Sheridan was essentially a man of wit. By this we do not mean that he was merely a witty man, but that wit was as much the predominant element in his character as it was the largest power of his mind. From his habit of looking at life and its duties through the medium of epigram, he lost all sincerity of thought and earnestness of passion. From his power of detecting what was inconsistent, foolish, and bad in the appearances of things, he gradually came to estimate appearances more than realities, and to do every thing himself for effect. His intellect became an ingenious machine for the manufacture of what would tell on the occasion, without regard to truth or falsehood. The consequence was a wonderful power of contrivance, of shrewdness, of finesse, of brilliant insincerity, without any vitality of thought and principle, without any intellectual character. His moral sense, also, gradually wore away under a habit of sensual indulgence, and a habit of overlooking moral consequences in ludicrous relations. His conscience could give him no pang which a jest could not heal. Vice, therefore, appeared to his mind as pleasantry as well as pleasure, and wit "pandered will." For instance, he was notoriously unfaithful to his marriage vow. To no man could adultery wear a more jocose aspect. "In marriage," he says, "if you possess any thing good, it makes
you eager to get every thing else good of the same sort." He made no scruple of cheating his creditors, but to his mind dishonesty was merely a practical joke. It was the same with every thing else. Crime appeared to him as a kind of mischievous fun, and Belial always reeled into his meditations hand in hand with Momus. Blasphemy, intemperance, adultery, sloth, licentiousness, trickery, they were mere jests. No man ever violated all the common duties of life with such easy good-nature and absence of malignant passions. He became un-moral rather than immoral.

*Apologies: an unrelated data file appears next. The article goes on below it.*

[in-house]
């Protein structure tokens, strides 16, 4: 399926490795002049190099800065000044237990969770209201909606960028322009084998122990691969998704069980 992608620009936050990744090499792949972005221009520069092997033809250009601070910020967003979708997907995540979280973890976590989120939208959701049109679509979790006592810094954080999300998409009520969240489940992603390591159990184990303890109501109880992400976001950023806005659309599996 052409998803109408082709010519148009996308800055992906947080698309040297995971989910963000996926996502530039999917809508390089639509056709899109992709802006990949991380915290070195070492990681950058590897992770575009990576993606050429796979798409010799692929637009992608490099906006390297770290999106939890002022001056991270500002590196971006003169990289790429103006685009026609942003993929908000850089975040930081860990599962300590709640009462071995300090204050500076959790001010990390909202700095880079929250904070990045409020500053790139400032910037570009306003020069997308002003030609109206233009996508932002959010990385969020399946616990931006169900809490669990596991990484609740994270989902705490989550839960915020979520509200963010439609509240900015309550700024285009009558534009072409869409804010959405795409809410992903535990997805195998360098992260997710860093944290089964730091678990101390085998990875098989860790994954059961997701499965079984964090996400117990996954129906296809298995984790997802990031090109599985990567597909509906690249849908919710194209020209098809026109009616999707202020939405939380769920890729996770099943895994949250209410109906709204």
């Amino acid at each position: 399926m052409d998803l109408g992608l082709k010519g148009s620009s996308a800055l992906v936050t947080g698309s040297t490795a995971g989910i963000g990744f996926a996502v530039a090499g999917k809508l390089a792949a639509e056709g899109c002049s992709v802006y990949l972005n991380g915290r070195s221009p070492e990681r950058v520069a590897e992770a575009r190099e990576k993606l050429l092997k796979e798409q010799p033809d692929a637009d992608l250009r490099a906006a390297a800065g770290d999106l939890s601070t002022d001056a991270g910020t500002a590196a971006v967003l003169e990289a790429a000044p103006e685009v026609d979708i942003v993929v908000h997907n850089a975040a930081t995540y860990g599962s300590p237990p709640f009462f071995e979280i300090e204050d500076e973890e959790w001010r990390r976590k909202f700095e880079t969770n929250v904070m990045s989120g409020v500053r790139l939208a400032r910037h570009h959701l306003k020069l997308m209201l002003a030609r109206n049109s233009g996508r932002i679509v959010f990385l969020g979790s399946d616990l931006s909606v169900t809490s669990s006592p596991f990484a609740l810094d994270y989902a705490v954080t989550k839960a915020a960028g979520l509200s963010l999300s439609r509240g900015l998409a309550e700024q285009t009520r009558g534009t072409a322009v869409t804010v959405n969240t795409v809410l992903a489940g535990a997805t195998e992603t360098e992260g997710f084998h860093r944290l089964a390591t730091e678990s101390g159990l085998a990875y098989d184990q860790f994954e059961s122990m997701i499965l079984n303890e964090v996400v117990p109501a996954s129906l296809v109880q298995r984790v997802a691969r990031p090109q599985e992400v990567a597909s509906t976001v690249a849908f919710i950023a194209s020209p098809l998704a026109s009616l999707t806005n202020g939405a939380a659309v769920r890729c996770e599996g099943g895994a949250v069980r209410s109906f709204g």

In considering Sheridan's career, we continually meet this wit as a disposition of character as well as a power of mind. It gives a lightness and airiness to the many rascalities and insincerities of his life. No man's vices have been more leniently treated, because their very relation provokes a smile. He fascinates posterity as he fascinated his contemporaries. Falsehood, heartlessness, sensuality, finesse, all those qualities which bring contempt on other men, in him wear an attractive aspect; and in consideration of his being such a "good fellow," the common rules by which we judge of character have been waived in his case by general consent.
It would be impossible to set forth the talents of this remarkable adept in mystification and Regius Professor of appearances, without some sketch of his life. He was the son of Thomas Sheridan, the actor and elocutionist, and was born in Dublin, in the month of September, 1751. His father was a man of no mean capacity, but spoiled by an obstinate conceit of his powers, which made his talents pass with others for less than they were worth. His mother, whom Dr. Parr pronounced quite celestial, was the writer of two or three plays, the novel of Sidney Biddulph, and the Tale of Nourjahad. Her nature was much finer than her husband's, a fact she contrived to conceal almost as much from herself as from him. Richard early displayed an indisposition to learn; and rather than relinquish the sports for the studies of boyhood, he endured with heroical resignation the stigma fastened upon him by his father, of being an "impenetrable dunce." In 1762, he was sent to Harrow, then under the direction of Dr. Robert Sumner, and having for one of its under-masters no less distinguished a person than Dr. Parr. Neither of these eminent scholars could overcome, either by command or persuasion, his indolence and indiffer